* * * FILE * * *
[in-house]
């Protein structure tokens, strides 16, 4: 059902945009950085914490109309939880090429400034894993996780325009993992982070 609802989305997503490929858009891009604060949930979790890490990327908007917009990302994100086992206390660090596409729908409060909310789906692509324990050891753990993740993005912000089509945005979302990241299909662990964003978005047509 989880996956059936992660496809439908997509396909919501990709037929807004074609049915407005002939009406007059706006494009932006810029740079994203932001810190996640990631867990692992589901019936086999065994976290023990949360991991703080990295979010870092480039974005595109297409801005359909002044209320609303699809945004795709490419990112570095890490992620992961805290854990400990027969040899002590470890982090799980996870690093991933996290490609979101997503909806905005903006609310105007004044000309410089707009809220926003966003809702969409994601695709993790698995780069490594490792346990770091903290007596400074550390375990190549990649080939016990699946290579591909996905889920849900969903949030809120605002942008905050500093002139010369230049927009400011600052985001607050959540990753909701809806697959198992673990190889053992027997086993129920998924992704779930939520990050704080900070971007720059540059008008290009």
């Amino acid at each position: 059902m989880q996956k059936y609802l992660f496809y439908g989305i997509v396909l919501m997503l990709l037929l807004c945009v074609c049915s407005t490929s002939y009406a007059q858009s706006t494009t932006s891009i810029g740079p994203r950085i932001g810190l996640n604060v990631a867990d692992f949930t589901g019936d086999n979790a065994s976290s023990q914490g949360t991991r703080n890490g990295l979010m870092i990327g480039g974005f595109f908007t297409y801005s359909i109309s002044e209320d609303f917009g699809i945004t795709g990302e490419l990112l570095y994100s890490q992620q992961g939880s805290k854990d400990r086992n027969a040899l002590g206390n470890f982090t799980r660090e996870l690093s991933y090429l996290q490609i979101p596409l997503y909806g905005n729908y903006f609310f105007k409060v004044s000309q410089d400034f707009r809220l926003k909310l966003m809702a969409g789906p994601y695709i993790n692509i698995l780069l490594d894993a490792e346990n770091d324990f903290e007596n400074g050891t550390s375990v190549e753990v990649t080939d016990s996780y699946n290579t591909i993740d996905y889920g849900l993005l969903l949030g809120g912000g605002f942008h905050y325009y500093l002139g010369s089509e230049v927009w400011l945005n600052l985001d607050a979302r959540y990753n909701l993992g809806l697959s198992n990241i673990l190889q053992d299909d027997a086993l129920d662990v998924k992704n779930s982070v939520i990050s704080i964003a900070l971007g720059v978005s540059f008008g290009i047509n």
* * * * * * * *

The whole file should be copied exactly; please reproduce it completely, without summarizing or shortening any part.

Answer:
[in-house]
């Protein structure tokens, strides 16, 4: 059902945009950085914490109309939880090429400034894993996780325009993992982070 609802989305997503490929858009891009604060949930979790890490990327908007917009990302994100086992206390660090596409729908409060909310789906692509324990050891753990993740993005912000089509945005979302990241299909662990964003978005047509 989880996956059936992660496809439908997509396909919501990709037929807004074609049915407005002939009406007059706006494009932006810029740079994203932001810190996640990631867990692992589901019936086999065994976290023990949360991991703080990295979010870092480039974005595109297409801005359909002044209320609303699809945004795709490419990112570095890490992620992961805290854990400990027969040899002590470890982090799980996870690093991933996290490609979101997503909806905005903006609310105007004044000309410089707009809220926003966003809702969409994601695709993790698995780069490594490792346990770091903290007596400074550390375990190549990649080939016990699946290579591909996905889920849900969903949030809120605002942008905050500093002139010369230049927009400011600052985001607050959540990753909701809806697959198992673990190889053992027997086993129920998924992704779930939520990050704080900070971007720059540059008008290009």
């Amino acid at each position: 059902m989880q996956k059936y609802l992660f496809y439908g989305i997509v396909l919501m997503l990709l037929l807004c945009v074609c049915s407005t490929s002939y009406a007059q858009s706006t494009t932006s891009i810029g740079p994203r950085i932001g810190l996640n604060v990631a867990d692992f949930t589901g019936d086999n979790a065994s976290s023990q914490g949360t991991r703080n890490g990295l979010m870092i990327g480039g974005f595109f908007t297409y801005s359909i109309s002044e209320d609303f917009g699809i945004t795709g990302e490419l990112l570095y994100s890490q992620q992961g939880s805290k854990d400990r086992n027969a040899l002590g206390n470890f982090t799980r660090e996870l690093s991933y090429l996290q490609i979101p596409l997503y909806g905005n729908y903006f609310f105007k409060v004044s000309q410089d400034f707009r809220l926003k909310l966003m809702a969409g789906p994601y695709i993790n692509i698995l780069l490594d894993a490792e346990n770091d324990f903290e007596n400074g050891t550390s375990v190549e753990v990649t080939d016990s996780y699946n290579t591909i993740d996905y889920g849900l993005l969903l949030g809120g912000g605002f942008h905050y325009y500093l002139g010369s089509e230049v927009w400011l945005n600052l985001d607050a979302r959540y990753n909701l993992g809806l697959s198992n990241i673990l190889q053992d299909d027997a086993l129920d662990v998924k992704n779930s982070v939520i990050s704080i964003a900070l971007g720059v978005s540059f008008g290009i047509n």